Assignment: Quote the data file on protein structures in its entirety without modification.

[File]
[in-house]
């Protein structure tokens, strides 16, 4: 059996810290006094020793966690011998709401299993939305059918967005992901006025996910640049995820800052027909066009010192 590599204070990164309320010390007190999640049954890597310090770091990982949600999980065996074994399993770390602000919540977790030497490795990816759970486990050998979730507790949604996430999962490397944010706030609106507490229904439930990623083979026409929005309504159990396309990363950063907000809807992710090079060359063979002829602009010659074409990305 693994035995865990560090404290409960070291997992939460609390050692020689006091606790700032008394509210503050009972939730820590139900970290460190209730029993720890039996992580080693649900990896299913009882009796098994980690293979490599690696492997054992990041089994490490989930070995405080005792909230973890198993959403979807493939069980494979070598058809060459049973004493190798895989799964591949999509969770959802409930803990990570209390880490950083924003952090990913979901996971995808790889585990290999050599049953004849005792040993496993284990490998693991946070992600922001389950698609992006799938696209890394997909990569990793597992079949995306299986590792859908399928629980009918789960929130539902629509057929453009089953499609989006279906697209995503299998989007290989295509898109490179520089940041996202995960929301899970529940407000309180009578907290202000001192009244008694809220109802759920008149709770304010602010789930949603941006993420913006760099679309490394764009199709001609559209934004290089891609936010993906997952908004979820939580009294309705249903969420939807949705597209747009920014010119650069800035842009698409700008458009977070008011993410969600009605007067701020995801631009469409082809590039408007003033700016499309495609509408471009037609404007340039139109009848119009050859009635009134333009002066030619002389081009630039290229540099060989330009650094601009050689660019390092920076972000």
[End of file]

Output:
[in-house]
């Protein structure tokens, strides 16, 4: 059996810290006094020793966690011998709401299993939305059918967005992901006025996910640049995820800052027909066009010192 590599204070990164309320010390007190999640049954890597310090770091990982949600999980065996074994399993770390602000919540977790030497490795990816759970486990050998979730507790949604996430999962490397944010706030609106507490229904439930990623083979026409929005309504159990396309990363950063907000809807992710090079060359063979002829602009010659074409990305 693994035995865990560090404290409960070291997992939460609390050692020689006091606790700032008394509210503050009972939730820590139900970290460190209730029993720890039996992580080693649900990896299913009882009796098994980690293979490599690696492997054992990041089994490490989930070995405080005792909230973890198993959403979807493939069980494979070598058809060459049973004493190798895989799964591949999509969770959802409930803990990570209390880490950083924003952090990913979901996971995808790889585990290999050599049953004849005792040993496993284990490998693991946070992600922001389950698609992006799938696209890394997909990569990793597992079949995306299986590792859908399928629980009918789960929130539902629509057929453009089953499609989006279906697209995503299998989007290989295509898109490179520089940041996202995960929301899970529940407000309180009578907290202000001192009244008694809220109802759920008149709770304010602010789930949603941006993420913006760099679309490394764009199709001609559209934004290089891609936010993906997952908004979820939580009294309705249903969420939807949705597209747009920014010119650069800035842009698409700008458009977070008011993410969600009605007067701020995801631009469409082809590039408007003033700016499309495609509408471009037609404007340039139109009848119009050859009635009134333009002066030619002389081009630039290229540099060989330009650094601009050689660019390092920076972000």